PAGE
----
Coming Out As Dalit by Yashica Dutt: Caste violence, systemic oppression and owning one's identity.

In this memoir, Yashica with great sincerity reveals how she spent most of her life running away from her reality, one she didn’t even question. She writes, ‘ I never saw caste for what it really is—the invisible arm that turns the gears in nearly every system in our country. It’s been working silently for so long that we have stopped noticing it, even though it exists all around us.’

The act of changing one’s appearance, picking up new habits and trying to lead a double life became pretty common in the caste system of Modern India whereby lower castes started to adopt upper-caste traditions to get ahead. The term, Sanskritization, was popularized by M.N.Srinivas which was as true as it was unjust. Yashica Dutt spent all her life, hiding her ‘Dalit’ identity from her school friends, up until she went to Columbia to pursue her Master’s in Journalism. Her mother, Shashi, wanted to leave no trace of their ‘Dalit’ identity, didn’t want to carry it along with her or pass it to her kids in fear of them being ostracized from the society. She didn’t want their Dalitness to stick to them. In an attempt to be considered as a fully functioning part of the society, she started changing her lifestyle, wearing saris and buying expensive clothes for her daughters to pass off as upper-caste. Yashica narrates how her mother left no stone unturned when it came to giving her children a good education and ultimately a chance to have a normal life even though the whole ‘act’ of passing off as upper-caste soon dissolved into oblivion due to financial restraints—something all Dalits including Yashica’s family struggled with most of her life .

 In this memoir, Yashica with great sincerity reveals how she spent most of her life running away from her reality, one she didn’t even question. She writes, ‘ I never saw caste for what it really is—the invisible arm that turns the gears in nearly every system in our country. It’s been working silently for so long that we have stopped noticing it, even though it exists all around us.’  We may not want to accept the caste supremacy still very much prevalent and spreading like wildfire here in India but many Dalits continue to face the brunt of systemic oppression that has eaten the very fabric of a just nation. Yashica hid her identity to escape systemic caste discrimination. Rohith Vermula’s death sparked nation-wide protests demanding an end to systemic caste-based discrimination and institutional oppression. His death also ignited something in Yashica. She wrote a Facebook post, revealing her Dalit identity, which came as quite a shock to people who knew her. For her, this was no longer being afraid of her identity, one she worked so hard to push out of her existence. It was like the fog had cleared, and she could see herself for who she really was.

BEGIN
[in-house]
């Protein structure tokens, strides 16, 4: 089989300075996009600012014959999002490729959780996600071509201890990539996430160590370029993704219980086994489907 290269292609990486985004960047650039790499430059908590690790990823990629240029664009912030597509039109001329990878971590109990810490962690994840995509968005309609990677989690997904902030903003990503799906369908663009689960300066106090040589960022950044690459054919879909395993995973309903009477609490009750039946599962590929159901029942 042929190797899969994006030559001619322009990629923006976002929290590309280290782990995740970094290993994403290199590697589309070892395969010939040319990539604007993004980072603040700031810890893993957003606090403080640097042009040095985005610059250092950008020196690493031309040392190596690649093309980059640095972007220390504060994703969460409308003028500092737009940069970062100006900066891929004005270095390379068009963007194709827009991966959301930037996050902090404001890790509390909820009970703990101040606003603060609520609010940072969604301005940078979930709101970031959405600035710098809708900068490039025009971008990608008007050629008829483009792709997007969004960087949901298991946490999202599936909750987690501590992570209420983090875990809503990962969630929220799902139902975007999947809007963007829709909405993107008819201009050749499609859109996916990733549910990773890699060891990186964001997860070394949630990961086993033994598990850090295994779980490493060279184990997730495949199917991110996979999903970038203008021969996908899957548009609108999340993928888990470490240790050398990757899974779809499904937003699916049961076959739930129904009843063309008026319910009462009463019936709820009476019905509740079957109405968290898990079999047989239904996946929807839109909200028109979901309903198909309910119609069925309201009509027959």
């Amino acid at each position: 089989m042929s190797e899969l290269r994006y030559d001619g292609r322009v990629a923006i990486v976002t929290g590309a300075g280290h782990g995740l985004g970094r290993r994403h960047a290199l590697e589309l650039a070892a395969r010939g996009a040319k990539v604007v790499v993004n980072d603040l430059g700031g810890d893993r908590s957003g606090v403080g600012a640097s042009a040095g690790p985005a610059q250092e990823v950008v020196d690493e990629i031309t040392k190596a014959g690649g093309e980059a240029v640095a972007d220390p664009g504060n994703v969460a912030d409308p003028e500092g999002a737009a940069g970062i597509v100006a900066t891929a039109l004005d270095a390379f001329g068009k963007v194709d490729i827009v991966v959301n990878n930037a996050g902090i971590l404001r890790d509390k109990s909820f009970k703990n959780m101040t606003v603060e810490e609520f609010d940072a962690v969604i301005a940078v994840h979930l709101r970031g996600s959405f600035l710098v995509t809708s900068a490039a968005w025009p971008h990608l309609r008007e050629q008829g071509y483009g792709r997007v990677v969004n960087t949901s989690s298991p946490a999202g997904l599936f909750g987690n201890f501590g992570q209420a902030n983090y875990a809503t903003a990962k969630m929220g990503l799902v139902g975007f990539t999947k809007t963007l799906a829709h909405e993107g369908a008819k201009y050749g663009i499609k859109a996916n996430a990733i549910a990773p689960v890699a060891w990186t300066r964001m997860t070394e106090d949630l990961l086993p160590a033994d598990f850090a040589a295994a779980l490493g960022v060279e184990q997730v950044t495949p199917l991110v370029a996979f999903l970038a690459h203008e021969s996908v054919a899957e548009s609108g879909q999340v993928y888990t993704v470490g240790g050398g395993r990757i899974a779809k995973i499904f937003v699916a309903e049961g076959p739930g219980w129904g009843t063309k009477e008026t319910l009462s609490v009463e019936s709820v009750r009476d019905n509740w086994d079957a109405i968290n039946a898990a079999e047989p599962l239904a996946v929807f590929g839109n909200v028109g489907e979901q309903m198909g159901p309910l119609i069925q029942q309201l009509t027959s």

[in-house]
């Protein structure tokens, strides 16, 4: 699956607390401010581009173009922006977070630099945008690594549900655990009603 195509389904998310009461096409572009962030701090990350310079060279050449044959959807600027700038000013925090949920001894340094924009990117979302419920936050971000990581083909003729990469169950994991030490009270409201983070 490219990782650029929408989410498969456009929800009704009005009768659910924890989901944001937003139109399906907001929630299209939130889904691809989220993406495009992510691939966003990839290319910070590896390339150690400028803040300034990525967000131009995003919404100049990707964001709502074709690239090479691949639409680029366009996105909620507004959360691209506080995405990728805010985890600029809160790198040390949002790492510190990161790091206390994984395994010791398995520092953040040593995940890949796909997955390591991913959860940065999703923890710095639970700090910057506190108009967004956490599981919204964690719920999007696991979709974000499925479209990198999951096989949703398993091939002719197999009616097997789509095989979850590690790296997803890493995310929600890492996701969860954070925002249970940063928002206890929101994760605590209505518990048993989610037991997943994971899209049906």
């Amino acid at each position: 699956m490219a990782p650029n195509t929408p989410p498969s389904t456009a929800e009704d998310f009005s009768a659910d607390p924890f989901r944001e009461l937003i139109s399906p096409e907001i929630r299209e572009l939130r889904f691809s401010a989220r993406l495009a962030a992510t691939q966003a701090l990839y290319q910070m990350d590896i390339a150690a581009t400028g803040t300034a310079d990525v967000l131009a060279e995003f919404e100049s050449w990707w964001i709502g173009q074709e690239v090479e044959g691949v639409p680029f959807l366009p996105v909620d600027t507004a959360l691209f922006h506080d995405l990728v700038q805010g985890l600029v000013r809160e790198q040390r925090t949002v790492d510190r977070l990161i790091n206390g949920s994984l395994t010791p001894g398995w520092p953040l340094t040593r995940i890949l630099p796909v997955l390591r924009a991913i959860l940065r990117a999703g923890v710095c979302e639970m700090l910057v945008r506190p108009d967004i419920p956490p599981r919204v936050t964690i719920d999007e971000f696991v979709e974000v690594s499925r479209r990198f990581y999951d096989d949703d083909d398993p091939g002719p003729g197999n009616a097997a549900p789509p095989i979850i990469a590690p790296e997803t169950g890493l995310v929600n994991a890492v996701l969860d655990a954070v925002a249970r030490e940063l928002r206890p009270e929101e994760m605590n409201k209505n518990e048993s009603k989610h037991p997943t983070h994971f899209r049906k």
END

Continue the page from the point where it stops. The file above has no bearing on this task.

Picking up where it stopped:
Yashica points out cruel treatment meted out to Dalits, the glaring flaws in not just the Indian education system but nearly every job sector, the entire narrative around reservation, lack of accessible opportunities, zero representation of Dalit voices in movies, arts or academia. Furthermore, she sheds light on Dalit woman who are not only suffering caste violence but have no bodily autonomy, a recurrent patriarchal notion of women not having claim to their own body. Upper-caste men use mutilation, public humiliation to silence Dalit women. It’s just another way of making them know their place in the society. Drawing parallels from black women across US, who just like Dalit women, feel under-represented by feminist movements, Yashica writes that upper-caste women only seemed to focus on issues that directly affected them, refusing to acknowledge the struggles of Dalit women. 

We grow up being told segregation exists. We’re already given a tier in the hierarchal system of caste. It doesn’t come as a surprise that prejudice, discrimination & oppression are elements of a skewed society that only seems to be exacerbating. During my teaching years, I would often be asked what my religion was by a number of students. Their questions came from a place of innocence, but mainly, from conversations happening at home. It wasn’t enough to tell them I was ‘Muslim’ because not only would I be met with surprise but some would take it further to ask, ‘Sunni or Shia?’. I never took it as an offence and would always tell them it doesn’t really matter, does it? After which they would drop the question and forget about it. Caste system has seeped into every layer of our being, taking shape and molding itself in subtle ways. You might say our family doesn’t believe in caste but it’s just your privilege talking. To assume, caste is a thing of the past, is shirking off accountability and giving up your privilege. 

Daddykins by Kalpana Mohan: A bitter-sweet memoir that will make you laugh and cry.

Daddykins is an intimate and deeply relatable account of our relationships with our parents whatever our age, and the shared experiences of love and grief that unite us all.